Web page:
155.000,00 $

AUTOR:  Britta Pollmüller - Martin Sercombe

Includes Companion Website

¡Adquiérelo Ya!

Including animation in your classroom can: 
• improve literacy and numeracy
• develop critical thinking, communication and problem-solving skills
• enhance teamwork and negotiation
• encourage creativity

This toolkit, together with an extensive companion website, will give you the confidence to use animation in your classroom. From teaching basic flip-book animation right through to producing an animated film, there are drawing templates for the less confident artists and tried-and-tested schemes of work, plus advice on how to use animation equipment and what technology and software is available. 

This practical, cross-curricular resource is particularly suitable for use with students aged 11-16, although many of the activities can be adapted for older or younger students. It can be used in Art, Media Studies, ICT and many other subjects to engage learners of all styles and abilities.

Table of contents

What is the Teachers' Animation Toolkit? Research Techniques 
Why Use Animation in the Classroom? 
Using the Toolkit 
Part One: Getting Started 
1.1 Animation History 
Worksheet: Sketching a History of Animation 
1.2 Beginners' Exercises 
Handout: The Easiest Animation 
Handout: Create a Flip Book 
Worksheet: Make a Spinning Card (Thaumatrope)
Handout: How to Make a Spinning Card (Thaumatrope) 
Worksheet: Make a Spindle Viewer (Phenakistoscope) 
Handout: How to Make a Spindle Viewer (Phenakistoscope) Worksheet: Making an Animation Wheel (Zoetrope) 
Worksheet: Breathe Life into Teddy 
Worksheet: Twist'em, Bend'em, Squash'em 
Worksheet: Expressive Lines and Characters 
Worksheet: Getting the Basics of Movement 
Part Two: Cineliteracy 
2.1 The Language of Film and Animation 
Worksheet: The Grammar of Film Language 
Worksheet: Deconstructing a Media Text 
Worksheet: Freeze Frame
Worksheet: Studying a Title Sequence 
Worksheet: Who Makes Animations? 
Worksheet: Pitching an Idea 
Handout: Writing a Treatment 
2.2 Exploring Genre 
Worksheet: Exploring Genre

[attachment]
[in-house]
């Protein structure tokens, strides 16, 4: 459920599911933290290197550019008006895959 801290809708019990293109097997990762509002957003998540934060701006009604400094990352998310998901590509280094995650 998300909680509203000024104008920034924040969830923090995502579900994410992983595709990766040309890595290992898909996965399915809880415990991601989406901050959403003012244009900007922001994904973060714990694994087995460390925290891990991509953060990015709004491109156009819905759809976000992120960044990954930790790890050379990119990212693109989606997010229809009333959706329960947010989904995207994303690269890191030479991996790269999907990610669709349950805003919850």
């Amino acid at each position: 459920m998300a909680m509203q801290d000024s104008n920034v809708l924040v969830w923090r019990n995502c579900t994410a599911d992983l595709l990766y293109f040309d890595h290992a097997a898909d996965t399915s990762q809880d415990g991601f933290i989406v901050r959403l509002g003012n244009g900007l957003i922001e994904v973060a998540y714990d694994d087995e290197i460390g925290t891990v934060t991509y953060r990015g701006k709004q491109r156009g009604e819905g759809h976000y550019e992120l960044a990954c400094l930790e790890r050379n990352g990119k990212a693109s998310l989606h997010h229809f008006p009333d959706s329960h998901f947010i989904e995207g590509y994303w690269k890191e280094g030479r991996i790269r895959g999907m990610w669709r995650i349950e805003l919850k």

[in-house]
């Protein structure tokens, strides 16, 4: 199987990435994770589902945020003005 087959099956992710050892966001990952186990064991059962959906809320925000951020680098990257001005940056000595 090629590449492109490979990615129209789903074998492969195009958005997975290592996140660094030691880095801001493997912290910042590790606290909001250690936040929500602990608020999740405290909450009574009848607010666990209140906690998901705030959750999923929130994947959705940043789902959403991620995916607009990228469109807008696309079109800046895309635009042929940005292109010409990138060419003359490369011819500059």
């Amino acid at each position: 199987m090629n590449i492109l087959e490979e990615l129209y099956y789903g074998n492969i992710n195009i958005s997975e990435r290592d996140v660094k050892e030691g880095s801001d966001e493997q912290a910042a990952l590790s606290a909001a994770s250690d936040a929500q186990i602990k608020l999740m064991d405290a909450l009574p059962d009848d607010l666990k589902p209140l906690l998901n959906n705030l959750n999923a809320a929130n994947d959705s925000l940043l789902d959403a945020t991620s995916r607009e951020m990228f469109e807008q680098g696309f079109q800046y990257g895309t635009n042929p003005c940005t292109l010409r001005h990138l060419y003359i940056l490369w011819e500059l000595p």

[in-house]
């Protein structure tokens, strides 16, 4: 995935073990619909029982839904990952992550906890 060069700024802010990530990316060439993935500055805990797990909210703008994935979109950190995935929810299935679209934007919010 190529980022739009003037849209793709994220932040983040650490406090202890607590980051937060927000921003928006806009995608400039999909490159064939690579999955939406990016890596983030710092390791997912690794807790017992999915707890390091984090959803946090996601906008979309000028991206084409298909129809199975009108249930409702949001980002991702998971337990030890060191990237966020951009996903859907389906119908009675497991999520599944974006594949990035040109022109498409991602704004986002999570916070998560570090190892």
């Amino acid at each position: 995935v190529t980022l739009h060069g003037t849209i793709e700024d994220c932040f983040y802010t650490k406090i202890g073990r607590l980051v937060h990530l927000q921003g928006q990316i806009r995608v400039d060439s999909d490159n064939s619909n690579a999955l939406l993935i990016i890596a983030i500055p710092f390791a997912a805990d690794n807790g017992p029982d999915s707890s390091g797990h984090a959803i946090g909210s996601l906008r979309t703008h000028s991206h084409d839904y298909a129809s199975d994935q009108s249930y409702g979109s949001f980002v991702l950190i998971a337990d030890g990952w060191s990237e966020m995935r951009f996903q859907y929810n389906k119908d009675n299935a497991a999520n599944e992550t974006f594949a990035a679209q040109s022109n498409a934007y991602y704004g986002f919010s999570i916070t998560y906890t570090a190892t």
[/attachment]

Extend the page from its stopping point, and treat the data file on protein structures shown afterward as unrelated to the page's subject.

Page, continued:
Handout: Genres 
Worksheet: Genre Translation 
Worksheet: Genre and Character Design 
2.3 Music and Animation 
Worksheet: Music and Imagery in Peter and the Wolf 
Worksheet: Understanding Leitmotiv in Peter and the Wolf 
Worksheet: Compose a 15-second Leitmotiv 
2.4 Storytelling Worksheet: Story Writing 
Worksheet: Analysing Story Structure 
Worksheet: Storytelling with a Video Camera 
Worksheet: Script Writing for Animation 
Handout: The Headless Smuggler Script Example 
Worksheet: Storyboarding 
Worksheet: Storyboarding and Animated Haiku 
Part Three: Animation Styles 
3.1 Pixilation
Worksheet: Animated Portraits 
Worksheet: Animation in the Landscape 
Worksheet: Talking Objects 
3.2 Plasticine Model Animation 
Worksheet: Metamorphosis 
Worksheet: Two Characters 
3.3 Cut Out Animation 
Worksheet: Cut-Out Figures 
3.4 Shadow Puppetry 
Worksheet: Shadow Puppet Animation 
3.5 Drawn Animation 
Worksheet: Simple Movement Cycles 
Worksheet: Drawing Key Frames and Inbetweens 
Worksheet: Lip Sync 
Worksheet: Digital Drawn Animation 
3.6 Machinima
Worksheet: Making Machinima in Second Life 
Worksheet: Using Crazy Talk Worksheet: Using Moviestorm for Machinima 
Part Four: Schemes of Work 
4.1 Tell Me a Story 
4.2. TV Adverts 
4.3: Music Videos 
Part Five: Resources 
5.1 Animation Equipment 
Setting Up an Animation Rostrum 
5.2 Recording and Editing Sound 
Equipment Options 
PC-Based Audio Editing with Audacity 
5.3 Stop-Motion Animation Software 
Dragon Stop Motion 
Using Dragon Stop Motion in the Classroom 
Other PC-Based Solutions 
Other Mac-Based Solutions 
5.4 Video and Animation Editing 
Editing Software: PC Solutions 
Editing Software: Mac Solutions 
Editing with Windows Movie Maker 
5.5 Producing Your Own Animated Film 
Planning a Project 
The Stages of Pre-Production Production 
Marketing and Distribution 
Funding a Project 
5.6 Reference 
Books on Animation 
Recommended Animators 
Glossary of Terms


“'This new book for teachers is grounded in two things: firstly, a belief in the inherent power of animation activities to transform the experience of learning across the curriculum and, secondly, a sense of the form itself, its history and development. Its authors clearly care about the medium and have provided a range of resources and support for teachers and learners to get started.' John Potter, Programme Leader, Centre for the Study of Children, Youth and Media, The London Knowledge Lab, University of London, UK” – 

“'The Teachers' Animation Toolkit is an imaginative and invaluable resource, rich with exercises and information. It shows that animation can be a vital component in any child's education, enhancing skills and knowledge in all subject areas, while remaining creative and fun. From Disney to Desktop, it enables children to embrace a still undervalued form, so they might become the film-makers and animators of the future...' Paul Wells, Director of the Animation Academy, Loughborough University, UK” – 

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